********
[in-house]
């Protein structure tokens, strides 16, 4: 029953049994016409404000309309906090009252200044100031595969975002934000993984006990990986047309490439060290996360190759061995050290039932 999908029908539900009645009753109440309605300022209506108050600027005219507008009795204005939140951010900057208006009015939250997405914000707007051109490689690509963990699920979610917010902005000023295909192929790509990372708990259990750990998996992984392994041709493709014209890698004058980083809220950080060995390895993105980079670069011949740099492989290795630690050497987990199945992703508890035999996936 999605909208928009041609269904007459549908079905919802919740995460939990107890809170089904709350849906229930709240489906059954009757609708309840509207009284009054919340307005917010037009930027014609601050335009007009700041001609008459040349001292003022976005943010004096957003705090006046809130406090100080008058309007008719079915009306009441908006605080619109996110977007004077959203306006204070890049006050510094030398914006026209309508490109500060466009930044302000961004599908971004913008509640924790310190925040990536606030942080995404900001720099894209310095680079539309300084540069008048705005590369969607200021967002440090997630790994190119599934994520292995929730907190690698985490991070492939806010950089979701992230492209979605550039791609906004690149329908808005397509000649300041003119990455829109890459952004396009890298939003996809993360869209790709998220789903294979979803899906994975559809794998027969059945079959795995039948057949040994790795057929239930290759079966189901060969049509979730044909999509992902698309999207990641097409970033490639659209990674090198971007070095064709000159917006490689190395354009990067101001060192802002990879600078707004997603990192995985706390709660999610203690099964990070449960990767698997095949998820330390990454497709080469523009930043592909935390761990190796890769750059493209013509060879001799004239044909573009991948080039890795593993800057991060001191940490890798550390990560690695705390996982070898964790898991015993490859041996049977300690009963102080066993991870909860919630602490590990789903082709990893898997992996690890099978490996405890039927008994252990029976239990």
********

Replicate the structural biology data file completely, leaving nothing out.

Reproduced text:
[in-house]
């Protein structure tokens, strides 16, 4: 029953049994016409404000309309906090009252200044100031595969975002934000993984006990990986047309490439060290996360190759061995050290039932 999908029908539900009645009753109440309605300022209506108050600027005219507008009795204005939140951010900057208006009015939250997405914000707007051109490689690509963990699920979610917010902005000023295909192929790509990372708990259990750990998996992984392994041709493709014209890698004058980083809220950080060995390895993105980079670069011949740099492989290795630690050497987990199945992703508890035999996936 999605909208928009041609269904007459549908079905919802919740995460939990107890809170089904709350849906229930709240489906059954009757609708309840509207009284009054919340307005917010037009930027014609601050335009007009700041001609008459040349001292003022976005943010004096957003705090006046809130406090100080008058309007008719079915009306009441908006605080619109996110977007004077959203306006204070890049006050510094030398914006026209309508490109500060466009930044302000961004599908971004913008509640924790310190925040990536606030942080995404900001720099894209310095680079539309300084540069008048705005590369969607200021967002440090997630790994190119599934994520292995929730907190690698985490991070492939806010950089979701992230492209979605550039791609906004690149329908808005397509000649300041003119990455829109890459952004396009890298939003996809993360869209790709998220789903294979979803899906994975559809794998027969059945079959795995039948057949040994790795057929239930290759079966189901060969049509979730044909999509992902698309999207990641097409970033490639659209990674090198971007070095064709000159917006490689190395354009990067101001060192802002990879600078707004997603990192995985706390709660999610203690099964990070449960990767698997095949998820330390990454497709080469523009930043592909935390761990190796890769750059493209013509060879001799004239044909573009991948080039890795593993800057991060001191940490890798550390990560690695705390996982070898964790898991015993490859041996049977300690009963102080066993991870909860919630602490590990789903082709990893898997992996690890099978490996405890039927008994252990029976239990």